For an additional 36 months after completing the trial work period, your benefits can begin again if they fall below the "substantial" level and you continue to have a disabling impairment. For more information about work incentives, it is recommended that you read the leaflet, Working While Disabled-How We Can Help (SSA Publication Number 05-10095).

Can I receive Social Security benefits and SSI?
You may be able to receive SSI in addition to monthly Social Security benefits, if your Social Security benefit is low enough to qualify.

The amount of your SSI benefit depends on where you live. The basic SSI check is the same nationwide. The SSI payment an eligible individual or eligible couple will receive may change on an annual basis. Many states add money to the basic check.

If you get SSI, you also may be able to get other help from your state or county. For example, you may be able to get Medicaid, food stamps, or some other social services. For information about all the services available in your community, call your local social services department or public welfare office.

For complete information on the eligibility requirements for SSI, you should read Social Security pamphlet "Supplemental Security Income".

To find out if you might be eligible for SSI in your state, call toll-free, 1-800-772-1213.

If I go back to work, will I automatically lose my disability benefits?
No, the Social Security Administration has several work incentives that may help you to return to work without losing your benefits.

For more information about Social Security's work incentives, call toll-free 1-800-772-1213, contact your local Social Security office, or visit the special " Worksite." For more information on SSA's work incentive rules, see also the Red Book on Work Incentives.

Do disability benefits change once I turn full retirement age?
When you reach full retirement age, nothing will change, except for Social Security purposes, your benefits will be called retirement benefits instead of disability benefits. You do not need to take any action.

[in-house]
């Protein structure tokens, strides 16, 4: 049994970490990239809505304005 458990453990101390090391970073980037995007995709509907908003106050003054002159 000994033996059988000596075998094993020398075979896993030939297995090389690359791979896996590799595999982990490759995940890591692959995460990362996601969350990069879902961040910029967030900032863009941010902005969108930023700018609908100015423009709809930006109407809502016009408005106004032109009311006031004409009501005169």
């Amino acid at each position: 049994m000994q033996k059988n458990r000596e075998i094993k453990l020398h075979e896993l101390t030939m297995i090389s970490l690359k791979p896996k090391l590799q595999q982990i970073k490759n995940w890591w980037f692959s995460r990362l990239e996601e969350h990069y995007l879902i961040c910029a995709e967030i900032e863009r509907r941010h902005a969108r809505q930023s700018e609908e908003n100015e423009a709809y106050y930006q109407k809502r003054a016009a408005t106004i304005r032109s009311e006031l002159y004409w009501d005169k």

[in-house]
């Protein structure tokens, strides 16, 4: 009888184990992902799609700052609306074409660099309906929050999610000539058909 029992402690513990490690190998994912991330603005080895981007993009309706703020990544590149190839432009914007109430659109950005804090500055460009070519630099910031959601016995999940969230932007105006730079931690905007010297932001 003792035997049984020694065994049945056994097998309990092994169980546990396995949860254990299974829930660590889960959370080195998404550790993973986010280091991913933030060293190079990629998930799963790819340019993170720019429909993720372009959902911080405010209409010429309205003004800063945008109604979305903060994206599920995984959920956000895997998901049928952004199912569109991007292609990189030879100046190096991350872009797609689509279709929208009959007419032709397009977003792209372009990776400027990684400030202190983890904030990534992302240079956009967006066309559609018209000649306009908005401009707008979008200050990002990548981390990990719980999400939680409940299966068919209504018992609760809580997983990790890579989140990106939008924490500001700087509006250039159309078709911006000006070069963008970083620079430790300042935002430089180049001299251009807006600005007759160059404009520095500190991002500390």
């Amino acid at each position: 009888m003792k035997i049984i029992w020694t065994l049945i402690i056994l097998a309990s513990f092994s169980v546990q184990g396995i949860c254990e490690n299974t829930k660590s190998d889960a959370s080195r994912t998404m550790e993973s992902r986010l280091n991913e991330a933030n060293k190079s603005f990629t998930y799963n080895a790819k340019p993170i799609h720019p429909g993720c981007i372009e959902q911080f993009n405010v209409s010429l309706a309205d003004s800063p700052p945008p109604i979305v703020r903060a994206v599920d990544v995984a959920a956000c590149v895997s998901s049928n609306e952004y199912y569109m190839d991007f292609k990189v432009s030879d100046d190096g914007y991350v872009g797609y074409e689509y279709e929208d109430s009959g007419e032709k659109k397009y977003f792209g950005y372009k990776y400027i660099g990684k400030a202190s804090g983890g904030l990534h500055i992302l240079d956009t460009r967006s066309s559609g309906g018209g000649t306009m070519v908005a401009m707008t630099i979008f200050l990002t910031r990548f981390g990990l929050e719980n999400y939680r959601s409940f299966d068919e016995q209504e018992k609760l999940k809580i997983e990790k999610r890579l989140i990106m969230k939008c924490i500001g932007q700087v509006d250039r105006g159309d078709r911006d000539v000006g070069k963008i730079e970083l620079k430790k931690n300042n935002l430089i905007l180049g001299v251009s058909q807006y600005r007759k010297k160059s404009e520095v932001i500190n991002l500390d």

Starting with the month you reach full retirement age, you will get your benefits with no limit on your earnings. These new rules apply for the entire year of 2000, starting in January.

What is Your Full Retirement Age?

Year of BirthFull Retirement Age
1937 or earlier65
193865 and 2 months
193965 and 4 months
194065 and 6 months
194165 and 8 months
194265 and 10 months
195566 and 2 months
195666 and 4 months
195766 and 6 months
195866 and 8 months
195966 and 10 months
1960 and later67

Why is there a five-month waiting period for Social Security disability benefits?
The five month waiting period ensures that during the early months of disability, we do not pay benefits to persons who do not have long-term disabilities. Social Security disability benefits can be paid only after you have been disabled continuously throughout a period of five full calendar months. Therefore, Social Security disability benefits will be paid for the sixth full month after the date your disability began. You are not entitled to benefits for any month in the waiting period.

Will I automatically get Medicare benefits if I get disability benefits?

Mr. Warnock will automatically enroll you in Medicare after you get disability benefits for two years. The count will start 24 months from the month you were entitled to receive Disability, not the month when you received your first check.

People with amyotrophic lateral sclerosis (Lou Gehrig's disease) get Medicare beginning with the month they become entitled to disability benefits.

Medicare has two parts - hospital insurance and medical insurance. Hospital insurance helps pay hospital bills and some follow-up care. The taxes you paid while you were working financed this coverage, so it's premium free. The other part of Medicare, medical insurance, helps pay doctors' bills and other services. You will pay a monthly premium for this coverage if you want it.

What is the earliest age that I can receive disability benefits?
There is no minimum age as long as you meet the very strict social security definition of disability. To qualify for disability benefits, you must have worked long and recently enough under Social Security to earn the required number of work credits. You can earn up to a maximum of four work credits each year. The amount of earnings required for a credit increases each year as general wage levels rise.

The number of work credits you need for disability benefits depends on your age when you become disabled.

Go to to see how many credits you may need to qualify for disability benefits.